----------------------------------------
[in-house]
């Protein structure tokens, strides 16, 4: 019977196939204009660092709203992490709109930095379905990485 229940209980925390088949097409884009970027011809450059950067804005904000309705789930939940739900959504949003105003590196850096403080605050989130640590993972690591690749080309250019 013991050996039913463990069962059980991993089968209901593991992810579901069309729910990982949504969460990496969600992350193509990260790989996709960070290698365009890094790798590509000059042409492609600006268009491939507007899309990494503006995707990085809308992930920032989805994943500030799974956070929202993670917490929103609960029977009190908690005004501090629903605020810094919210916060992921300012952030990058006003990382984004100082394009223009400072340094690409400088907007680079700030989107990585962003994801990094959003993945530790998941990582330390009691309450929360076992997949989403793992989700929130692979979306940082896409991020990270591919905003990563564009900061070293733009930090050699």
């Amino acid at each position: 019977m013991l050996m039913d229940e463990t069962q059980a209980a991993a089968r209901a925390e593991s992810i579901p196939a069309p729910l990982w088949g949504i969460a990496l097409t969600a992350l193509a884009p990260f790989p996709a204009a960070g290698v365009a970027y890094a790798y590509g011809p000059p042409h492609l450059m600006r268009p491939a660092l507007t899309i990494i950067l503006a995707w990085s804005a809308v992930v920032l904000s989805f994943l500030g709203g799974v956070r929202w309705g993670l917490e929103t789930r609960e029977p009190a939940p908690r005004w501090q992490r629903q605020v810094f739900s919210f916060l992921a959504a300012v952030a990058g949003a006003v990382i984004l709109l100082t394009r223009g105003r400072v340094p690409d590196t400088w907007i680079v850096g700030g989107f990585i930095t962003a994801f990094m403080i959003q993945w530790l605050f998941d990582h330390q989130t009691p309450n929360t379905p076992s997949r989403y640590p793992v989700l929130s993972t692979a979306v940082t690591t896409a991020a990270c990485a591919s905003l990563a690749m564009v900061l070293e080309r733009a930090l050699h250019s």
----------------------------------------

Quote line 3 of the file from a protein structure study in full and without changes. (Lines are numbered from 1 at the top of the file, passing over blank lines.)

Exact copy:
């Amino acid at each position: 019977m013991l050996m039913d229940e463990t069962q059980a209980a991993a089968r209901a925390e593991s992810i579901p196939a069309p729910l990982w088949g949504i969460a990496l097409t969600a992350l193509a884009p990260f790989p996709a204009a960070g290698v365009a970027y890094a790798y590509g011809p000059p042409h492609l450059m600006r268009p491939a660092l507007t899309i990494i950067l503006a995707w990085s804005a809308v992930v920032l904000s989805f994943l500030g709203g799974v956070r929202w309705g993670l917490e929103t789930r609960e029977p009190a939940p908690r005004w501090q992490r629903q605020v810094f739900s919210f916060l992921a959504a300012v952030a990058g949003a006003v990382i984004l709109l100082t394009r223009g105003r400072v340094p690409d590196t400088w907007i680079v850096g700030g989107f990585i930095t962003a994801f990094m403080i959003q993945w530790l605050f998941d990582h330390q989130t009691p309450n929360t379905p076992s997949r989403y640590p793992v989700l929130s993972t692979a979306v940082t690591t896409a991020a990270c990485a591919s905003l990563a690749m564009v900061l070293e080309r733009a930090l050699h250019s």